Table 1 Demographics and mortality by age

The median ISS was similar across the age groups. Thirty-day mortality increased with increasing age from 4.1% (16–59) to 16.4% (80+).

As shown in Table 2, unadjusted and adjusted odds of death increased with age. Trapped patients over 80 had an increased mortality rate compared to those that were not trapped (Fig. 2). This model performed well, with a discrimination area under the receiver operator curve (ROC, C-statistic) of 0.952 (95% CI 0.948–0.955) as shown in Fig. 3.

Table 2 Trapped status and mortality by age
Fig. 2
figure 2

Age and adjusted odds of death

Fig. 3
figure 3

Receiver operator curve for model (*Gender, ISS, GCS, Charlson comorbidity index and entrapment status as exposure variables)

In patients who were trapped, severe injuries occurred with similar frequency across all age categories (Table 3). Injuries (AIS 3+) to the head, face, abdomen and limbs were more common in the young (16–59, Table 4). Thoracic injuries were more frequent in those aged 60 or above.

Table 3 Severe and spinal injuries by age for trapped casualties
Table 4 Injury site (AIS 3+) by age for trapped casualties

The frequency of multiple spinal fractures, dens fractures, unstable fractures and cord injuries were highest in the 70–79 age group.

Statistically significant but not clinically significant differences were demonstrated across the physiological and injury-based considerations for self-extrication. The proportion of patients with injuries likely to preclude self-extrication was similar across the age groups (Table 5).

Table 5 Physiological and injury considerations for potential for self-extrication by age


Patients over 80 years old are particularly vulnerable to the negative effects of entrapment following an MVC. Older patients are more likely to have chest and spinal injuries than younger patients—however, the overall rate of spinal injuries in comparison to other likely time dependent injuries remains low. Across the age groups, approximately 40% of patients who were trapped did not have injuries or physiological impairment likely to hinder self-extrication.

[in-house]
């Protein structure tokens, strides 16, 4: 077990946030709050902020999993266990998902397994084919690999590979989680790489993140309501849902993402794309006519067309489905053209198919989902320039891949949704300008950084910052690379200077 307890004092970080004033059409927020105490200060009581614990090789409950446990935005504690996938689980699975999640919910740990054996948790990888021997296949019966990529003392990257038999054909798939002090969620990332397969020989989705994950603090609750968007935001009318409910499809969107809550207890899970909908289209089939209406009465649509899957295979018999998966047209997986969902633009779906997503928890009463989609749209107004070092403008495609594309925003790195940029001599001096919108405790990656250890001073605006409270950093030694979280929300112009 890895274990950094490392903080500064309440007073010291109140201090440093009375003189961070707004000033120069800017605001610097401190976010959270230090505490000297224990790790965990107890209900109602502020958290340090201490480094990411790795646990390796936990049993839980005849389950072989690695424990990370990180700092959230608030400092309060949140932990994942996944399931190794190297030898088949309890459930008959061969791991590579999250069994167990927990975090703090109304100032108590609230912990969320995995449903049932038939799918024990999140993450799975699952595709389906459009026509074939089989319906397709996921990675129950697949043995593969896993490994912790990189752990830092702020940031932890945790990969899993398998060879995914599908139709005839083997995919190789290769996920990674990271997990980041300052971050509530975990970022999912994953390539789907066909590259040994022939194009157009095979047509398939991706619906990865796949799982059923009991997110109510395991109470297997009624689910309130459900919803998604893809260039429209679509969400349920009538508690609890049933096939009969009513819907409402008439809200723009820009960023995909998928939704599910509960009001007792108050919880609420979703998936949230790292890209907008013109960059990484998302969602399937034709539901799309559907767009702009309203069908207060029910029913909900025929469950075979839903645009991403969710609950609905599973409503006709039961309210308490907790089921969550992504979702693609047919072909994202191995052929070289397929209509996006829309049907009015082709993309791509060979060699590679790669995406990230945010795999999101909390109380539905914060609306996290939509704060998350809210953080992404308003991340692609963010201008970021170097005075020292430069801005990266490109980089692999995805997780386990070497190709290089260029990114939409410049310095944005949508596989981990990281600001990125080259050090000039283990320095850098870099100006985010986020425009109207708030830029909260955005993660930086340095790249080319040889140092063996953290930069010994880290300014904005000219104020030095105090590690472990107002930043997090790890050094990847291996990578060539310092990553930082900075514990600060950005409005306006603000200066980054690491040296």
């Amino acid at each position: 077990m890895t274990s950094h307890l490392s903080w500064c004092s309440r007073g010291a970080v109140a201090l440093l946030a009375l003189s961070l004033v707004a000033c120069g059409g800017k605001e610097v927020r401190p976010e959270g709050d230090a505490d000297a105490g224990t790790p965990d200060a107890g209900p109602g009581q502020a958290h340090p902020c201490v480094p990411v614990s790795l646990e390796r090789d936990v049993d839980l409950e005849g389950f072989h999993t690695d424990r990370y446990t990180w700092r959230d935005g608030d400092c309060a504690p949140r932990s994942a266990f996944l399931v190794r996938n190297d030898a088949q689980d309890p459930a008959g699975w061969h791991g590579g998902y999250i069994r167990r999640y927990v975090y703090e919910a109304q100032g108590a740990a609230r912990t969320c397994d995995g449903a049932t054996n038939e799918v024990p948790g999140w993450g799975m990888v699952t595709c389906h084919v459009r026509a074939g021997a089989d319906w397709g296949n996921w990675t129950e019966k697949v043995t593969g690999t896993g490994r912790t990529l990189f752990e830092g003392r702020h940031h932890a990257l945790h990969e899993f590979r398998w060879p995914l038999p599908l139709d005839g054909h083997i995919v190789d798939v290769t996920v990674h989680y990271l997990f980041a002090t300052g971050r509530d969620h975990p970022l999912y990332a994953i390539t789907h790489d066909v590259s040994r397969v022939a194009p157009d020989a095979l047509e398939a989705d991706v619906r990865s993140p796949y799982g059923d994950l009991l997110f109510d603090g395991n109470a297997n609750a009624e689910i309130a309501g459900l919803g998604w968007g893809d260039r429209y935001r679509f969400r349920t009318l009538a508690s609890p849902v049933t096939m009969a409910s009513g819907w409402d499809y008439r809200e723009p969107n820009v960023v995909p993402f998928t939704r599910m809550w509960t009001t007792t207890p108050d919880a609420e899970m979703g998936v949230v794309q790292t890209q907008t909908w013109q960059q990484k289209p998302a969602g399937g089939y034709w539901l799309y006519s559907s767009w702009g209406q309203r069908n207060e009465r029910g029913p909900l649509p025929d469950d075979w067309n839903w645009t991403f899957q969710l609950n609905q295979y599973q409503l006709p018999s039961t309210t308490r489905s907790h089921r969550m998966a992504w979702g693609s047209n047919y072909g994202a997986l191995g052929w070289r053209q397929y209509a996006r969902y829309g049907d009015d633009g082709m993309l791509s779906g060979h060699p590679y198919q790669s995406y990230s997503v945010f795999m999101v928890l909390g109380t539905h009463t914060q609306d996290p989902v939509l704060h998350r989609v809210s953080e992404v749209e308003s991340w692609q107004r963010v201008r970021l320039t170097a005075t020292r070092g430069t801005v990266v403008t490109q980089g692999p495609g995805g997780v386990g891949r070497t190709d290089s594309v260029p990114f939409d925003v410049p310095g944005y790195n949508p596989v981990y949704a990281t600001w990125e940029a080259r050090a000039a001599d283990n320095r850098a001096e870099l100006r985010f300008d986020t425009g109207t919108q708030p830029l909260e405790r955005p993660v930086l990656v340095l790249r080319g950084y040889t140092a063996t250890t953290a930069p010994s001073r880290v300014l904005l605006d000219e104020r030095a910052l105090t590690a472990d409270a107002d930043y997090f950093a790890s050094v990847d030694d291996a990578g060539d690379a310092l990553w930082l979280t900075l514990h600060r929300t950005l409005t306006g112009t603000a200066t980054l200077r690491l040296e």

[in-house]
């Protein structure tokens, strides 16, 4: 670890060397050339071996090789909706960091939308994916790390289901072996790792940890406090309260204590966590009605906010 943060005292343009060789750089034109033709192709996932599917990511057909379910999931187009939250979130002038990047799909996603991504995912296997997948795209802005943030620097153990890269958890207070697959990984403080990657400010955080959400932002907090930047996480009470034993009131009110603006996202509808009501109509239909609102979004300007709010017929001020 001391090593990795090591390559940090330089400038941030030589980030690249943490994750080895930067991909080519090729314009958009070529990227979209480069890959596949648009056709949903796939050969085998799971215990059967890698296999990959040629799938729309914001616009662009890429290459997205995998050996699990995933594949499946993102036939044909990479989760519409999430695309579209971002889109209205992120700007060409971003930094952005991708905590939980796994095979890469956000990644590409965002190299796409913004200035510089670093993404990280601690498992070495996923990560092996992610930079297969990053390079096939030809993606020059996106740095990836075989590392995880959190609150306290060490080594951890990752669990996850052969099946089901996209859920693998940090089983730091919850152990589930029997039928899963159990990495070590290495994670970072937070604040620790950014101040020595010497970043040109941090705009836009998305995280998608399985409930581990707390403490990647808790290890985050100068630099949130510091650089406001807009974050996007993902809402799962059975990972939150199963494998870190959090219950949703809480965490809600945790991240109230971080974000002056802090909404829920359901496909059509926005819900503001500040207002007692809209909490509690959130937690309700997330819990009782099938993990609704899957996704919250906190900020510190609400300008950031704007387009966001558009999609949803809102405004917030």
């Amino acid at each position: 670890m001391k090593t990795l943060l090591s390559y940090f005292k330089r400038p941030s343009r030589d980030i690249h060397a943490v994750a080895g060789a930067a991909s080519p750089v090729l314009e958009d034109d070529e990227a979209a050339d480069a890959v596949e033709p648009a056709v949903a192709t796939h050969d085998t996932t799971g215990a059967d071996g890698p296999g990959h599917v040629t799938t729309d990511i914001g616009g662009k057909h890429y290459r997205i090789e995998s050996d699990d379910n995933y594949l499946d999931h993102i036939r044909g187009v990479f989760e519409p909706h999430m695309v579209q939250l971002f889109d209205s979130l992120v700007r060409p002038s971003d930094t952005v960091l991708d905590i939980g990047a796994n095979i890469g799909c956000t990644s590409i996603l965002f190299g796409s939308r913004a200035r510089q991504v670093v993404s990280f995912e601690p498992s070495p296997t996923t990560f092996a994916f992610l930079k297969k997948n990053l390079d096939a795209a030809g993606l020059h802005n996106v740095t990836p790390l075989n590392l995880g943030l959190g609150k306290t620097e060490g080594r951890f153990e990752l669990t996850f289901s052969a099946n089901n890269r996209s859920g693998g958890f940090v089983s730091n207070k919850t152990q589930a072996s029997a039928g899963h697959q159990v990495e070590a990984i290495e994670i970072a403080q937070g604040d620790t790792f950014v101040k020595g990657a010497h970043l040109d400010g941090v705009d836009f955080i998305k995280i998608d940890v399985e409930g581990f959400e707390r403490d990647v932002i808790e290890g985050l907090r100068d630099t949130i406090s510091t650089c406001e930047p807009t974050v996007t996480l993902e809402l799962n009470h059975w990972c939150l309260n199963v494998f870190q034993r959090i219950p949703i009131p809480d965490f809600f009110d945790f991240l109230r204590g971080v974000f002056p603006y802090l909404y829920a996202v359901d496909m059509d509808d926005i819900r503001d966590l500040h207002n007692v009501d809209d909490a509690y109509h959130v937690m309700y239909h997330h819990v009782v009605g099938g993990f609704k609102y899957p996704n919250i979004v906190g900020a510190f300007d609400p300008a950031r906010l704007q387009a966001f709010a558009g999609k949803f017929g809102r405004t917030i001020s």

Meaning of the study

This study offers fresh insights that are useful for those providing clinical care on scene, planning extrication strategies and supporting clinicians in enabling patients to self-extricate. Injuries of the head, thorax, face and limb are unlikely to benefit from a longer extrication strategy based on movement mitigation when other quicker routes such as self-extrication could be considered; these injuries may be time dependent and the extended time these patients remain in the vehicle will add to excess mortality related to bleeding and hypoxia [10, 17]. Gentle patient handling and movement mitigation may help with prevention of clot disruption in abdominal or pelvic injury [18], but these significant injuries often require blood product resuscitation and early access to hospital-based services for identification of injury (CT scan) and treatment (interventional radiology or damage control surgery) [19].

The small increased rate of spinal injuries in older patients may be because of the decreased bone density, muscle and ligament strength and degenerative changes causing narrowing of the spinal canal experienced by the older patient [13]. Recent work has identified that self-extrication results in less movement of the cervical and lumbar spine than other extrication types in healthy volunteers [7]. If these findings can be extrapolated to the injured population, self-extrication may present the best route of egress even for those with suspected spinal injuries.